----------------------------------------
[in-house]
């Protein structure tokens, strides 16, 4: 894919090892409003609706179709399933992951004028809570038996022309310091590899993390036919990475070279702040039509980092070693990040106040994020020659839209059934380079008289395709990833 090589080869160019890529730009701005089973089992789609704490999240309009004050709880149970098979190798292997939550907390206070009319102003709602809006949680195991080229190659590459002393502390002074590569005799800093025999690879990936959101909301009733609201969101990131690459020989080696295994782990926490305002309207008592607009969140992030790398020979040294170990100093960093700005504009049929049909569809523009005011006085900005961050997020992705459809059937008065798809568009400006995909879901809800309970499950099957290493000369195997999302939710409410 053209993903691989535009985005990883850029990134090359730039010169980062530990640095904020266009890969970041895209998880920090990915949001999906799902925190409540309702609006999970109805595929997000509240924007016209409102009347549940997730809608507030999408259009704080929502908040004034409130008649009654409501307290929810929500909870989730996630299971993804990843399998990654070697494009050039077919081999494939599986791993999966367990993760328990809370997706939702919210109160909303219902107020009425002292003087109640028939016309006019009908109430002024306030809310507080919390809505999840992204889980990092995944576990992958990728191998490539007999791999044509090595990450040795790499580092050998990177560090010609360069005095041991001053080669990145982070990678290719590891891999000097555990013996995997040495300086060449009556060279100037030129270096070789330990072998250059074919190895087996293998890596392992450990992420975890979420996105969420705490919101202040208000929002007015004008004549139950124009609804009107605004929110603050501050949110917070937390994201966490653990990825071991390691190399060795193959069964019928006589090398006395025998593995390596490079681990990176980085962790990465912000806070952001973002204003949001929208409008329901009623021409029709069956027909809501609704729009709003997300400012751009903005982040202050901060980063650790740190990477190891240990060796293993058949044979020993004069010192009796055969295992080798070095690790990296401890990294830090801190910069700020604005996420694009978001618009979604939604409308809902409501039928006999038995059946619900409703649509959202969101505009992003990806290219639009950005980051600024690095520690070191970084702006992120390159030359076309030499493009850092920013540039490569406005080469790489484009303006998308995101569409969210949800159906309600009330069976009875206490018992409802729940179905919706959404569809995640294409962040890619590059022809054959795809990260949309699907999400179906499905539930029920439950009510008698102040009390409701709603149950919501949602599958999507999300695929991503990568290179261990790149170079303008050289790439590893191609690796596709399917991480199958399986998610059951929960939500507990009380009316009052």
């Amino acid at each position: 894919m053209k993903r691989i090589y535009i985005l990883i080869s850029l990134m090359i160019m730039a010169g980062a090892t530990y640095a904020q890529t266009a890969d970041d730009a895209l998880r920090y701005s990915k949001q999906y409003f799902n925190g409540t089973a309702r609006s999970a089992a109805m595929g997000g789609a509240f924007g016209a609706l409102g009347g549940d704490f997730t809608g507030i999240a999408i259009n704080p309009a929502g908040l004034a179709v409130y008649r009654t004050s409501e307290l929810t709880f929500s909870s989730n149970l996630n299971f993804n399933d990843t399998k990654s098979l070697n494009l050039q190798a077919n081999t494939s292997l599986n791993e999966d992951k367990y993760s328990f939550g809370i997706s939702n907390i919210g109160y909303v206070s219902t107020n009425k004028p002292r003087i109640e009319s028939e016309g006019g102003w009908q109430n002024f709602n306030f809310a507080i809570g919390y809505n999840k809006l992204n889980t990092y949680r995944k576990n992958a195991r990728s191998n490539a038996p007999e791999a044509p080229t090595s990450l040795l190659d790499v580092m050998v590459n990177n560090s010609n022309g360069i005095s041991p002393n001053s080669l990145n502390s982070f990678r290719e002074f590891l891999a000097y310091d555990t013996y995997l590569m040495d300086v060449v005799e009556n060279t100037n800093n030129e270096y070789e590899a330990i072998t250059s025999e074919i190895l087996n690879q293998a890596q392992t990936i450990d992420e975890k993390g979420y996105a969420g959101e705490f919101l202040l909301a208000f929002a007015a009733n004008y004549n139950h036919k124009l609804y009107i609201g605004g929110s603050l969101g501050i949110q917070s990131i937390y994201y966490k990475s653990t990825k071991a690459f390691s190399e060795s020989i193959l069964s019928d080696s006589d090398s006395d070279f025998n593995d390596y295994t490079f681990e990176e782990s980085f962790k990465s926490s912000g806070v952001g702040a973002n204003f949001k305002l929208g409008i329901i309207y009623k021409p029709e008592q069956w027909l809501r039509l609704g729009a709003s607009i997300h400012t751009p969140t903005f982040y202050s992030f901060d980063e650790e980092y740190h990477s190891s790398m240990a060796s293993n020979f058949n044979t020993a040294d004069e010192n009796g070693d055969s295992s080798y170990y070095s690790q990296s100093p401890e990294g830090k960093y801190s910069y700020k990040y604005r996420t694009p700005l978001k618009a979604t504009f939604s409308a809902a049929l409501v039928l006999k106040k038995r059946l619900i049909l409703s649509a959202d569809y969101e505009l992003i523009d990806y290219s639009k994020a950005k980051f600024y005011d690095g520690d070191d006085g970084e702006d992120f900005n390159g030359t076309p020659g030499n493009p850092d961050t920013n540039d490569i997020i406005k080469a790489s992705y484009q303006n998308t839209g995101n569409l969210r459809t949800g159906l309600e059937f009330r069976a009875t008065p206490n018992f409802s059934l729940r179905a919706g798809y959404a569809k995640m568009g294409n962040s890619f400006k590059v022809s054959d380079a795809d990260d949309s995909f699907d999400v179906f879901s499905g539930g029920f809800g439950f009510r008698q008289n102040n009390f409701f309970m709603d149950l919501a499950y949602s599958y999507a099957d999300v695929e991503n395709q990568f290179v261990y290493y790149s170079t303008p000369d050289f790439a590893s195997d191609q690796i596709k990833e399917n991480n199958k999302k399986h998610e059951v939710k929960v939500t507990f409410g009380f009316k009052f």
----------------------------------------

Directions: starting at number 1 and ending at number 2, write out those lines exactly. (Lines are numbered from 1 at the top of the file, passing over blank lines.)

[in-house]
């Protein structure tokens, strides 16, 4: 894919090892409003609706179709399933992951004028809570038996022309310091590899993390036919990475070279702040039509980092070693990040106040994020020659839209059934380079008289395709990833 090589080869160019890529730009701005089973089992789609704490999240309009004050709880149970098979190798292997939550907390206070009319102003709602809006949680195991080229190659590459002393502390002074590569005799800093025999690879990936959101909301009733609201969101990131690459020989080696295994782990926490305002309207008592607009969140992030790398020979040294170990100093960093700005504009049929049909569809523009005011006085900005961050997020992705459809059937008065798809568009400006995909879901809800309970499950099957290493000369195997999302939710409410 053209993903691989535009985005990883850029990134090359730039010169980062530990640095904020266009890969970041895209998880920090990915949001999906799902925190409540309702609006999970109805595929997000509240924007016209409102009347549940997730809608507030999408259009704080929502908040004034409130008649009654409501307290929810929500909870989730996630299971993804990843399998990654070697494009050039077919081999494939599986791993999966367990993760328990809370997706939702919210109160909303219902107020009425002292003087109640028939016309006019009908109430002024306030809310507080919390809505999840992204889980990092995944576990992958990728191998490539007999791999044509090595990450040795790499580092050998990177560090010609360069005095041991001053080669990145982070990678290719590891891999000097555990013996995997040495300086060449009556060279100037030129270096070789330990072998250059074919190895087996293998890596392992450990992420975890979420996105969420705490919101202040208000929002007015004008004549139950124009609804009107605004929110603050501050949110917070937390994201966490653990990825071991390691190399060795193959069964019928006589090398006395025998593995390596490079681990990176980085962790990465912000806070952001973002204003949001929208409008329901009623021409029709069956027909809501609704729009709003997300400012751009903005982040202050901060980063650790740190990477190891240990060796293993058949044979020993004069010192009796055969295992080798070095690790990296401890990294830090801190910069700020604005996420694009978001618009979604939604409308809902409501039928006999038995059946619900409703649509959202969101505009992003990806290219639009950005980051600024690095520690070191970084702006992120390159030359076309030499493009850092920013540039490569406005080469790489484009303006998308995101569409969210949800159906309600009330069976009875206490018992409802729940179905919706959404569809995640294409962040890619590059022809054959795809990260949309699907999400179906499905539930029920439950009510008698102040009390409701709603149950919501949602599958999507999300695929991503990568290179261990790149170079303008050289790439590893191609690796596709399917991480199958399986998610059951929960939500507990009380009316009052």